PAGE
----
I’ve whined often enough about having a dreadful name for a blog. This post, as the title suggests, is not going to be about that. I’m going meta here by discussing blog post titles, as the title says. But, isn’t every blog post title a suggestion of what’s to come? I guess it’s meta-meta on this one but, the point is, it is important to think about them. Whether you’re happy or unhappy with your blog name, you can redeem yourself if you come up with titles (and hopefully, content) that are compelling enough. What is even better, you get a chance to do so with every new post. Really, it ultimately doesn’t matter how bad your blog name is. Can you count the number of artists you know who have terrible names but, songs you love? A blog post title is a chance to not only renew expectations your readers may have had of your blog (and you), it also brings new readers in. Which is why, it is so important to get it right everytime.
My blog post titles are what inspired my blog name. As some of you may know, it is the dirty-cheap-politicized part of it, ‘Opinions,’ I hate. The ‘Of’ allows me continuity, inspiration. I don’t think many bloggers do this but, my titles inspire my posts most of the time, not the other way around. In fact, I find it much harder to come from a nebulous, many ideas-words-and-phrases sort of place to narrow it down to a thematic, titular word or phrase that would sum up everything it’s about, while leaving it mysterious. I’ve never worked as a copywriter but, I suppose it’s all the advertising that is around, all the time, that compels me to think of everything within a few words. I may be many-worded, emotionally and intellectually, when it comes to Amy Winehouse’s music and life but, it’s the culture I am in that makes me think of her in a few. It’s not like the two can’t co-exist but, it’s almost always that you begin with the latter to, maybe, proceed to the former. You have to be sufficiently intrigued by what something or someone is about, before taking the time to find out more.
Thus, blog post titles are like advertising. It is a promise but, also a tease. We humble bloggers think of it as telling what the post is about but, it has to be more than that. It shouldn’t only tell you what it’s going to be about, it should make you want to find out more. Of course, rules of advertising have changed in recent years. It would have been easier to draw people with clickbait titles in the past (even if it wasn’t a bait and there was something substantial on the other side) but, people have become much more programmed through habituation on what to avoid. While sensationalist titles still draw people in (for example, any number of news headlines), something simple but intriguing can do the trick better than you expect. For example, this Ted Talk titled The Person You Really Need To Marry, which itself was inspired by a viral article, may seem like something a dating/matrimonial website would promote but, the video does the opposite by promoting self-love and independence. It might seem like another boring how-to on finding the right guy (really, how many such articles are about finding the right girl?) but, it leads to something different and yet more meaningful than what you expected. Misleading perhaps but, also provocative and powerful.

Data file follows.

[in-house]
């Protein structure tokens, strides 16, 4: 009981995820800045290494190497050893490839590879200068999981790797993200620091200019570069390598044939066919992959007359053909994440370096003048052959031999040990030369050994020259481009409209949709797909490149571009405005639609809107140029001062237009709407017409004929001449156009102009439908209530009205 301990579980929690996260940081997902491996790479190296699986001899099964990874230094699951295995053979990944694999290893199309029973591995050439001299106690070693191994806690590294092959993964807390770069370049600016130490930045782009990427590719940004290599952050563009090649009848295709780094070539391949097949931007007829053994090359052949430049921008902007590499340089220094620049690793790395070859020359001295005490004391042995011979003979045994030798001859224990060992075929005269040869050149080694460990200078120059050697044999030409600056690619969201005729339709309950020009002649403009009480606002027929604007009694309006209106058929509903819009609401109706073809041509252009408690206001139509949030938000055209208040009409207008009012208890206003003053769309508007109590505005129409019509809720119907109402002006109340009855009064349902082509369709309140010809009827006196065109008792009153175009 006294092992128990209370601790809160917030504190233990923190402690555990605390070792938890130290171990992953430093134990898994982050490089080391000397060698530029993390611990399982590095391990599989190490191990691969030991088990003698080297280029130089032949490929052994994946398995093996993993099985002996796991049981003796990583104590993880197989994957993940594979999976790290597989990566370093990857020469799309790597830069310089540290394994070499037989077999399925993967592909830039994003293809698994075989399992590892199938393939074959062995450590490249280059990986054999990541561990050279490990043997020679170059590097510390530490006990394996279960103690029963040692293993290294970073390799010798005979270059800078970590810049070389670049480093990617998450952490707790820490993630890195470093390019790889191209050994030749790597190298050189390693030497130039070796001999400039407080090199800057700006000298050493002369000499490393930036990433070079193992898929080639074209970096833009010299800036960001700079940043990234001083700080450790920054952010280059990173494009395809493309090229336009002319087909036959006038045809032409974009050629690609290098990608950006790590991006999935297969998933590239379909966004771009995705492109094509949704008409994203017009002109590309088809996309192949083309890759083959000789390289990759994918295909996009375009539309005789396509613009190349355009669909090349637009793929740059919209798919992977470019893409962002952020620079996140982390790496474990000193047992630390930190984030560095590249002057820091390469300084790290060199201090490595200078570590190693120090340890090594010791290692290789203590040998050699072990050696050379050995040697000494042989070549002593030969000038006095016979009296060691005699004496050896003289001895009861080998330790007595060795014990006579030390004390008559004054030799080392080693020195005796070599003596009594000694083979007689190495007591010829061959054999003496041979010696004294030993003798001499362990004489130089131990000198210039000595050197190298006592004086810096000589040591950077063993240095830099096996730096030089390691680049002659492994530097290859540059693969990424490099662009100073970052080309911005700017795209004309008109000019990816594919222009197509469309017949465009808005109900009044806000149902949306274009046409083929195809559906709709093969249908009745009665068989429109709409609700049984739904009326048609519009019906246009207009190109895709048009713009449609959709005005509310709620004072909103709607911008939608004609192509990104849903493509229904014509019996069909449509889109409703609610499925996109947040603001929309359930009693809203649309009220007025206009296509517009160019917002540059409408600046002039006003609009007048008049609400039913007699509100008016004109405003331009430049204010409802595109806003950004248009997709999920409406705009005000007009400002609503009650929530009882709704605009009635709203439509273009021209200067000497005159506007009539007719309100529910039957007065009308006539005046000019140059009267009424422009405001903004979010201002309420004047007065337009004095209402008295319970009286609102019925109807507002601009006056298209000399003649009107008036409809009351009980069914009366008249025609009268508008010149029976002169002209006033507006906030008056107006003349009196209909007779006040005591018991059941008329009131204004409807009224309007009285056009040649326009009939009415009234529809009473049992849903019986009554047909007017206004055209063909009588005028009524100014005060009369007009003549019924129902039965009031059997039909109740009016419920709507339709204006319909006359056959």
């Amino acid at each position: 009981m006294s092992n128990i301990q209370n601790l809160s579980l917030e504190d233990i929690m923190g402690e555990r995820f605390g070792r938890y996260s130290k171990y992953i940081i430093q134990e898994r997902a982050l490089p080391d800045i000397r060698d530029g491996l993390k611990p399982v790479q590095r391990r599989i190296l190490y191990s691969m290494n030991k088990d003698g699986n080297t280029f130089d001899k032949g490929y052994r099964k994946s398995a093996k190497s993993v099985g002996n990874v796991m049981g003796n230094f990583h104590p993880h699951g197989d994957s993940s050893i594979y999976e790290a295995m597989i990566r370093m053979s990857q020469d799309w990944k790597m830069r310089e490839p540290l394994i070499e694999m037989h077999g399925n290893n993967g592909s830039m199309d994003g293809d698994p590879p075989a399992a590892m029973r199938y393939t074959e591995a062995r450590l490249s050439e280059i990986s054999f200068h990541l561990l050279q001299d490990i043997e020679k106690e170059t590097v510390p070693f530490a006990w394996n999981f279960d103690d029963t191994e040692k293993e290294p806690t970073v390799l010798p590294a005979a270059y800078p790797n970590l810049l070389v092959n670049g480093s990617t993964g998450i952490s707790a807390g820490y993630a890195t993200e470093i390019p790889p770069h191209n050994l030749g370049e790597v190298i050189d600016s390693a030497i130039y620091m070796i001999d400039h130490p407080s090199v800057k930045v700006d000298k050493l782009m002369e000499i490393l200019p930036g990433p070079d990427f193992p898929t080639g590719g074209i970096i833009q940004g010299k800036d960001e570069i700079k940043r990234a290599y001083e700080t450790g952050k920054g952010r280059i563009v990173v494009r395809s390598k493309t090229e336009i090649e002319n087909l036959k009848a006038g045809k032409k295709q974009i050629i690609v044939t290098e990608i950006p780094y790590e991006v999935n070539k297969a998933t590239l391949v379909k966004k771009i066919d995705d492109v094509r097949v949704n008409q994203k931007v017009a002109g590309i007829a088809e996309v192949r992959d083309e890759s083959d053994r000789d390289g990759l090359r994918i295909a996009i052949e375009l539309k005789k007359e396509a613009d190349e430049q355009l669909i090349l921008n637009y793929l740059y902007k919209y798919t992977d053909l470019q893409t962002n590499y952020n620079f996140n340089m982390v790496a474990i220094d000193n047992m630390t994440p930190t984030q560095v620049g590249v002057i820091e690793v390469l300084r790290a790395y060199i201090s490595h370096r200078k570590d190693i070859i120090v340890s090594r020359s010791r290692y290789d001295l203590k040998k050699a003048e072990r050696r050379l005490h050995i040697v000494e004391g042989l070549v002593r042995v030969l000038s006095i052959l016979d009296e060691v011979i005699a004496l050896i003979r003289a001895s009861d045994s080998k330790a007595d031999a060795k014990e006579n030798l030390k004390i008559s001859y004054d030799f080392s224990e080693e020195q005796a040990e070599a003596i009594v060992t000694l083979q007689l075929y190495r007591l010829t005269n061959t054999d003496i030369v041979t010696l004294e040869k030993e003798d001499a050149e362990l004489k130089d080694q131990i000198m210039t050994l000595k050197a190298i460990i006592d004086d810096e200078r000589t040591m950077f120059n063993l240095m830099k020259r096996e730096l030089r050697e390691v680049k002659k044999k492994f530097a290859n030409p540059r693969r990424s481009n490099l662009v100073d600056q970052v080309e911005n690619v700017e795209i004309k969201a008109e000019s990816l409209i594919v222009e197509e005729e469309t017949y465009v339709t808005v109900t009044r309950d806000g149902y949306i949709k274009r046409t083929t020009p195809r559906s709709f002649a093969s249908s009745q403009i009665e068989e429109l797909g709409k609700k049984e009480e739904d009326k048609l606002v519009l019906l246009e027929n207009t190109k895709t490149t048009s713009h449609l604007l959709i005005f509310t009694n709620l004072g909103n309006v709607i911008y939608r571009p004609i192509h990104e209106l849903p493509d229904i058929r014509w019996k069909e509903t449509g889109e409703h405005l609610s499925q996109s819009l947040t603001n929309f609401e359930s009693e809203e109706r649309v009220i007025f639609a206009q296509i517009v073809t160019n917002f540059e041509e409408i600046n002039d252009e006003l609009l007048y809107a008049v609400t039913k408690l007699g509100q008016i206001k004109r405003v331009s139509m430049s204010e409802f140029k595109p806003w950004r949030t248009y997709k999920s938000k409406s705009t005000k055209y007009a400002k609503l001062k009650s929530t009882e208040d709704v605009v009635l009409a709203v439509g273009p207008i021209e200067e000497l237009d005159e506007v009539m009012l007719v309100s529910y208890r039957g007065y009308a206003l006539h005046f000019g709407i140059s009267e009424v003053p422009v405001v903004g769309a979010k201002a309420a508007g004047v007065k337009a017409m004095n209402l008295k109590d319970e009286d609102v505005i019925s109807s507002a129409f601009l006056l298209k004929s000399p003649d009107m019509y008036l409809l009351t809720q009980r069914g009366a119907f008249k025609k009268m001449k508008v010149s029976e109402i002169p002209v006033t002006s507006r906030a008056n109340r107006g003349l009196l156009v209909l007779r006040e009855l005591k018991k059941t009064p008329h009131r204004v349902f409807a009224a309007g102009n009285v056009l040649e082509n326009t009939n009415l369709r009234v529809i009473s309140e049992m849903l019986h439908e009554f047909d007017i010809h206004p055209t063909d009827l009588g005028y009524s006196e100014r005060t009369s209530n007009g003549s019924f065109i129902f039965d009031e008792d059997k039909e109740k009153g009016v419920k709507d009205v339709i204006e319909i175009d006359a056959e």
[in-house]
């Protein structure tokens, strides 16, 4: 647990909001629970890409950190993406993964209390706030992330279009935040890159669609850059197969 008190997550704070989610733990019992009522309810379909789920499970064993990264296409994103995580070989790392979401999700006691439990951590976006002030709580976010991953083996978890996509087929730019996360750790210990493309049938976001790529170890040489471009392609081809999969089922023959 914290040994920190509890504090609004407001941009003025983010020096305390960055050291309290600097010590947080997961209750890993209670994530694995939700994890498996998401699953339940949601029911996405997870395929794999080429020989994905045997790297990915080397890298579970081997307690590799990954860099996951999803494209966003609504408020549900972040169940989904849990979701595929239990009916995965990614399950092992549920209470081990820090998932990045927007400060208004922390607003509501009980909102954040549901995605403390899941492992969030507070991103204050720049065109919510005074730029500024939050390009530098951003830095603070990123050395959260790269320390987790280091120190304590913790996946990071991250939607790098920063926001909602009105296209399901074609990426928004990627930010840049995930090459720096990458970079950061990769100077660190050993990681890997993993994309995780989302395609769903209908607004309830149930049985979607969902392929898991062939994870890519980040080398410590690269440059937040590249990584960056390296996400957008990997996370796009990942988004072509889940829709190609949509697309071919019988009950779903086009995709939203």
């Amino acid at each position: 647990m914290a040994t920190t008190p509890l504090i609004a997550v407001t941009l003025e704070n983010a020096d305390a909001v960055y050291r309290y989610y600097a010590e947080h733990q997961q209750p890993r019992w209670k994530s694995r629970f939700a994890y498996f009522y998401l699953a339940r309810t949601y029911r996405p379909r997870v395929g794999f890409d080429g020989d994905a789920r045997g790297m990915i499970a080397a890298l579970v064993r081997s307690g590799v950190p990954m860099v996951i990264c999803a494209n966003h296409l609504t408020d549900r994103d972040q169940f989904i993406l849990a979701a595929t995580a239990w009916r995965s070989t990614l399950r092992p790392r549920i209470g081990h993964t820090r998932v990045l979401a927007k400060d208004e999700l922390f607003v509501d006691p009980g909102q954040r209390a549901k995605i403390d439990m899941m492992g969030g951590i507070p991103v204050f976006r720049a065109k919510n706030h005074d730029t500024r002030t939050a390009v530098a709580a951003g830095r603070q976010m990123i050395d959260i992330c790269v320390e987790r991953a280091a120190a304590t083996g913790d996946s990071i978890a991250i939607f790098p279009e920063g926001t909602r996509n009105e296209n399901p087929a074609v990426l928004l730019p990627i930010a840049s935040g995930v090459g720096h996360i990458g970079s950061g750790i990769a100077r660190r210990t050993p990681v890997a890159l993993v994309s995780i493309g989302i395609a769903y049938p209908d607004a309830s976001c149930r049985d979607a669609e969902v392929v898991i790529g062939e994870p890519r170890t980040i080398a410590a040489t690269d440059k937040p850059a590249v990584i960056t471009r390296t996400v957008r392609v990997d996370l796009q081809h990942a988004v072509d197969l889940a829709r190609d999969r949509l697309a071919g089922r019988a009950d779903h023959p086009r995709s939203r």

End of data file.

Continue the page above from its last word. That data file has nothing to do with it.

I am fully reconciled to the fact that I’m unlikely to ever write a post that will go viral, or even draw in more readers than I am used to. My blog post titles have a lot to do with that. Usually, if I have the words “writing” or “blogging” in them, because they are about writing and blogging, I can expect to find both new and regular readers reading it. Everything else is more niche and because I abide by my preference for shorter titles prefaced with an ‘Of’ (c’mon, my most read post is called Of Of’s), it doesn’t have that viral quality to it. My two most recent posts that have also gone on to become my most successful, show different aspects of blog post titling. Of Getting Personal, understandably, must have attracted readers on the basis of it being a promisingly confessional title, even though that is exactly what the rest of the post dismissed. It is almost like the above mentioned Ted Talk, nullifying what it promises in the title. My poem Intimacy, on the other hand, was the other successful post that summarised what is to follow. It took me a long time to come up with that title and I had thought of simply using the first line of the poem as the name. But, the title added extra layers I hadn’t anticipated as I had written it. It became part of that text, that dialogue, which is what all good (or great) titles should do. Not just promise, tease or suggest but, imbibe and become one and whole, inseparable from what’s to come, and even adding to it.
How do you come up with blog post titles?